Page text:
JOURNAL ARTICLE

High progesterone receptor expression correlates to the effect of adjuvant tamoxifen in premenopausal breast cancer patients

Maria Stendahl, Lisa Rydén, Bo Nordenskjöld, Per Ebbe Jönsson, Göran Landberg, Karin Jirström
Clinical Cancer Research 2006 August 1, 12 (15): 4614-8
16899609

PURPOSE: Tamoxifen has long been the drug of choice in adjuvant endocrine therapy of steroid hormone receptor-positive breast cancer, and it still remains important due to its well-documented beneficial effect. Hormone receptor status is often reported as "positive" or "negative" using 10% positive nuclei as a cutoff. In this study, we aimed to assess whether a further subclassification of hormone receptor status could enhance the treatment predictive value.

EXPERIMENTAL DESIGN: The immunohistochemical expression of estrogen receptor (ER) and progesterone receptor (PR) was quantified in tissue microarrays with tumors from 500 premenopausal breast cancer patients previously included in a randomized trial of adjuvant tamoxifen compared with an untreated control group.

RESULTS: Our findings show a gradually increasing tamoxifen effect in tumors with >10% ER-positive nuclei. However, when analyzing tamoxifen response according to various PR fractions, we found that it was primarily patients with tumors showing >75% PR-positive nuclei that responded to tamoxifen treatment, with an improved recurrence-free [relative risk, 0.42 (0.25-0.70); P = 0.001] as well as overall [relative risk, 0.49 (0.28-0.84); P = 0.010] survival.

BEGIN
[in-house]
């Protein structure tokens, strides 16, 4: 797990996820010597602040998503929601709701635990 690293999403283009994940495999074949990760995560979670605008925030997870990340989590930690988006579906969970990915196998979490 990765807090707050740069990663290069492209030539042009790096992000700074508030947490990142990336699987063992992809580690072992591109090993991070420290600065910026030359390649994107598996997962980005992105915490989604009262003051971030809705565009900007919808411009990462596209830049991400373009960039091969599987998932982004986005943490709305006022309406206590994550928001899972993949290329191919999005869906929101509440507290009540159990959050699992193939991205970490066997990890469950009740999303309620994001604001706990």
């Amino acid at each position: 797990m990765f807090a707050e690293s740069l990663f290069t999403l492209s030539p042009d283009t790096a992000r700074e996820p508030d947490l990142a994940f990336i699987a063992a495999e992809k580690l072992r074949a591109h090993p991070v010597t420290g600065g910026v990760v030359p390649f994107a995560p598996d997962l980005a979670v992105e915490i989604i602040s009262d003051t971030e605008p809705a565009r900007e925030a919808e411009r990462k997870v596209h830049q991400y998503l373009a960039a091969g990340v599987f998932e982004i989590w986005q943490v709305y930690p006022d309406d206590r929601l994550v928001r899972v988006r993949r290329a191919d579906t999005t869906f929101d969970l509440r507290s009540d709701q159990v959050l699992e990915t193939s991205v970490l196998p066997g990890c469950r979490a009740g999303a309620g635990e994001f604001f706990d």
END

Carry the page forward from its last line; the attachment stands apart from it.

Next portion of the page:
CONCLUSIONS: Adjuvant tamoxifen improved recurrence-free and overall survival for premenopausal patients with tumors showing >75% PR-positive nuclei. No effect could be shown in tumors with fewer PR-positive nuclei. The PR was a stronger predictor of treatment response than the ER. Based on these findings, we suggest the implementation of a fractioned rather than dichotomized immunohistochemical evaluation of hormone receptors in clinical practice, possibly with greater emphasis on the PR than the ER.

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